Lusts - True Romance

The psychedelic brothers are back and, their blend of motorik and New Order has hit the ground running. Their groove of psychedelic pop music is becoming indelible on the grey UK landscapes of this decade.

 'True Romance' steers Lusts towards the fine work of Sumner and Marr's Electronic era. With the melodic ease of 'Forbidden City', it swirls away like a hazy festival afternoon. What is setting it back from Electronic's greatness are those killer hooks. Neil Tennant's vocal on the chorus of 'Disappointed' or the melancholic melody and power of Marr's synth work on 'Forbidden City' have echoed down the ages. 'True Romance', doesn’t quite grab that brass ring.

 For most, to be mentioned in the same breath as Tennant, Sumner and Marr is enough. For Lusts, we suspect they want more. The talent is clearly their, could this autumns new album be the one?

Lusts live at The Barfly


Lusts formed whilst searching for the ghosts of Oscar Wilde and Ernest Hemmingway. This kind of purity comes across in abundance during their headline set at John Kennedy’s Xposure night.

Brothers James and Andy Stone played tracks from ‘Illuminations’, a decent but not great album. Tonight though, their performance takes these songs to another level. They inject a style and a sense of marvel into everything they do on stage and its infectious throughout the intimate crowd.

Their debut album showcases classic pop sensibilities in the style of New Order and Echo & The Bunnymen. Live though, Lusts get across their distinctiveness a lot more. There is just enough punk aggression to suggest these brothers are set to travel a very interesting path.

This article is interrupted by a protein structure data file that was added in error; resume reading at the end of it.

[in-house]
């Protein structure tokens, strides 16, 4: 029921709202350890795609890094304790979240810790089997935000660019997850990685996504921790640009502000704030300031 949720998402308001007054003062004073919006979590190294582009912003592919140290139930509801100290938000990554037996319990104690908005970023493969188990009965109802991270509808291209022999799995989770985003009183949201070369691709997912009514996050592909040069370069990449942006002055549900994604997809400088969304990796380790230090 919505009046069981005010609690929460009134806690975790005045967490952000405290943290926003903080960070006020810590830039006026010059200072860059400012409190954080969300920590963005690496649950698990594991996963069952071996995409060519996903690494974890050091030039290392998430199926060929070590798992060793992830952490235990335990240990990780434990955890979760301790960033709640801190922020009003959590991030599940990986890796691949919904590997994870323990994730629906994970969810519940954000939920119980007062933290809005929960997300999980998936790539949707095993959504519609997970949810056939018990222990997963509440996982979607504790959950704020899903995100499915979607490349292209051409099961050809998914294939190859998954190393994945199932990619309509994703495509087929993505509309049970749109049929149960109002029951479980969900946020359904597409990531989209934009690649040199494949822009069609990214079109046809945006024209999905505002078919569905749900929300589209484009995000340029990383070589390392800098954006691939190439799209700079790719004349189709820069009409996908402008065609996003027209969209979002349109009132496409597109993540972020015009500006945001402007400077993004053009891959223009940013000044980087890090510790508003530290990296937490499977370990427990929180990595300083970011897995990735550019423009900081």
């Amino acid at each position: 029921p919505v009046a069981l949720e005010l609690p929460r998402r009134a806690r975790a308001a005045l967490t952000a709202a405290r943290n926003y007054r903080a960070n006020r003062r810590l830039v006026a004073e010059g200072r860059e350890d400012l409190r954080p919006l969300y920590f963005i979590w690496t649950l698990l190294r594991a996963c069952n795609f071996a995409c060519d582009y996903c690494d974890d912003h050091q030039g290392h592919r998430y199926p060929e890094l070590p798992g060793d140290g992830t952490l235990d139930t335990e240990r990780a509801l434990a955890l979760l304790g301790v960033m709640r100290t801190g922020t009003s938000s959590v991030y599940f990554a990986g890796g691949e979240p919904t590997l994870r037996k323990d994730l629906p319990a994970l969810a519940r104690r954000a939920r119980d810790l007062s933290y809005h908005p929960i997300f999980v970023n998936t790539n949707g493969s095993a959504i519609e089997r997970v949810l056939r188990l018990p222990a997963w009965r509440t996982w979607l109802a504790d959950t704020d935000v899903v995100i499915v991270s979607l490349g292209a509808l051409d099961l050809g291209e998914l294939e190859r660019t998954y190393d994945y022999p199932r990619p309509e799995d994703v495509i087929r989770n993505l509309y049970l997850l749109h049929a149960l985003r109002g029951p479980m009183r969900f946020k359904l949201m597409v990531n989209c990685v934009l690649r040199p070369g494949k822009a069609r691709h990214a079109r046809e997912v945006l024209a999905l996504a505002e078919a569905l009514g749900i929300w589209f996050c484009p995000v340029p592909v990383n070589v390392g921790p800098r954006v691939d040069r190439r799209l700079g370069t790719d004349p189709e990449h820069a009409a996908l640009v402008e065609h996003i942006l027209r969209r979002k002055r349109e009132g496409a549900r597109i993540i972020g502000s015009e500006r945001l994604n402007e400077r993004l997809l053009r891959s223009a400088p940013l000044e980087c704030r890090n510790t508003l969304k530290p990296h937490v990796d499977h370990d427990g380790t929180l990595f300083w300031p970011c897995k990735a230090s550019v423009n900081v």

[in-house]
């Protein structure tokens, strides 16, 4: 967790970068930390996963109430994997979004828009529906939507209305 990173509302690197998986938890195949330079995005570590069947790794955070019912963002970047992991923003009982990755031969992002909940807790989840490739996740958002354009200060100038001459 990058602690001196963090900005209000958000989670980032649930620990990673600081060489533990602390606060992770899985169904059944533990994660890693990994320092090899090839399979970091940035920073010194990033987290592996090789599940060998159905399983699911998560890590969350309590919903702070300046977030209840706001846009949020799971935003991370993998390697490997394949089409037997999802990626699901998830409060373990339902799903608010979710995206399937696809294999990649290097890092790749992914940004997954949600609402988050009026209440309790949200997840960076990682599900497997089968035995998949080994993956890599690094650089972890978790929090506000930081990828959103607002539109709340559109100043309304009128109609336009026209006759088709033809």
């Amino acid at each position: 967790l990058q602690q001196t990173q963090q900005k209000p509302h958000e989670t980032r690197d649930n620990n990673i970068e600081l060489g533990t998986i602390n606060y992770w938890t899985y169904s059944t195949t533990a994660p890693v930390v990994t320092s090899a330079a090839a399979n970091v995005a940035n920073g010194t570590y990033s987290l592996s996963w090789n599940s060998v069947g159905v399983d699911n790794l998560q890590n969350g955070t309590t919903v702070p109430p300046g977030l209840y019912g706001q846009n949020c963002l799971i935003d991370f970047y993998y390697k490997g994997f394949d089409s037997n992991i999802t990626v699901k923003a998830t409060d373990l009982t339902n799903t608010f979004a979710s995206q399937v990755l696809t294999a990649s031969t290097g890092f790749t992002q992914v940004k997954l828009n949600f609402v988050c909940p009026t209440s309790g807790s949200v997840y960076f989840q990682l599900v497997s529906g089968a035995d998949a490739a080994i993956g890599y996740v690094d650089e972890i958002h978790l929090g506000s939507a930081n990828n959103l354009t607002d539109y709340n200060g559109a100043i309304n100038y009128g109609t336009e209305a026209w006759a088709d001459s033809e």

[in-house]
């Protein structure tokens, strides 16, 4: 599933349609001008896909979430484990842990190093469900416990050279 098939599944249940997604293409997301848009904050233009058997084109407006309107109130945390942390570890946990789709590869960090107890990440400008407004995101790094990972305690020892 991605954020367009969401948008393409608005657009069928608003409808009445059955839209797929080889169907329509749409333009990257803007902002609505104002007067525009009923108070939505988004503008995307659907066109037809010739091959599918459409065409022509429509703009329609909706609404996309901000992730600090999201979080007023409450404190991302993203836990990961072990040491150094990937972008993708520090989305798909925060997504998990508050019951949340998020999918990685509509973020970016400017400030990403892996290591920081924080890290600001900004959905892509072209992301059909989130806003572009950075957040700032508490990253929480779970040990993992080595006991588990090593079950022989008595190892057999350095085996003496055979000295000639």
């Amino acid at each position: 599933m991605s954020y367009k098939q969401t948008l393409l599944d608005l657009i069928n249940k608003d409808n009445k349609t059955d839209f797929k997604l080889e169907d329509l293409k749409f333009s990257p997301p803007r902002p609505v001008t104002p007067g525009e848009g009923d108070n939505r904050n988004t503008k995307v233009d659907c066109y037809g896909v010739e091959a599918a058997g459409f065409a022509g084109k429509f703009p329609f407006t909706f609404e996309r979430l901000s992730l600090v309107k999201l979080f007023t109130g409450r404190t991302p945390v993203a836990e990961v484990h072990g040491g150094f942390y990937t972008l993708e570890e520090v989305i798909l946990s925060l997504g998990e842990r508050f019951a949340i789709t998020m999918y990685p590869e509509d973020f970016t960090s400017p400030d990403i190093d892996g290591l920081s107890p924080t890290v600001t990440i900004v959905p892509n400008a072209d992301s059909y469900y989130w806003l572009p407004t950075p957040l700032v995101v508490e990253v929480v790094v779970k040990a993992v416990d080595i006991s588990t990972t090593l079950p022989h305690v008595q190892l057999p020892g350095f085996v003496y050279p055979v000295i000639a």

Perhaps the biggest signifier that Lusts will go on to become a great live band is the difficulty in selecting a highlight. Support bands Whistle Jacket and especially FEWS, both built towards their big hitters where as, Lusts hit the ground running and didn’t deviate.

They have dates coming up at the legendary Night & Day venue in Manchester and festival appearances at SXSW and The Great Escape. Expect them to make a big impact. 

Lusts – Illuminations

Lusts are a two piece from Leicester made up of brothers Andy and James Stone. They released their debut ‘Illuminations’ in October of last year and with new single ‘Sometimes’ due for release, TT felt it right to revisit the album.

At the heart of ‘Illuminations’ is a carefree spirit searching for a release. The aforementioned single ‘Sometimes’ opens the album. Not for the last time here, a strong Echo and The Bunnymen influence looms but with a hazier touch. The chorus scratches around the edges of Stone Roses levels of euphoria, not bad for a first effort.

‘Careless’ and ‘Mouthwash’ also maintain sense of intemperance. The former takes the dreamy landscapes of Tame Impala and injects them the urgency of pop music. ‘Mouthwash’ on the other hand, is more direct with a New Order soul which is hard to dislike.

When your influences are the illuminati of the indie world, it’s tough to punch your way into their realm. Lusts, for the most part have walked that fine line just right. ‘Temptation’ aptly has Bernard Sumner vocal in tandem with looping Psychedelic Furs guitars.

Title track ‘Illuminations’ may sit in the shadows of the Bunnymen’s ‘Lips Like Sugar and ‘Bring On The Dancing Horses’ but its not to be ignored. The only thing preventing it standing alongside the scousers is the absence of Ian McCulloch’s great vocals.

Sadly the album does offer up some filler in ‘Waves’, ‘Bad Weekend’ and ‘Fountain of Love’ which, lend the album an unwanted perception of repetitiveness.

That said, the pro’s far outweighthe cons and if they drop these tracks for more experimental bugged out numbers like ‘Attraction’ then their next offing will see them striding towards the big time.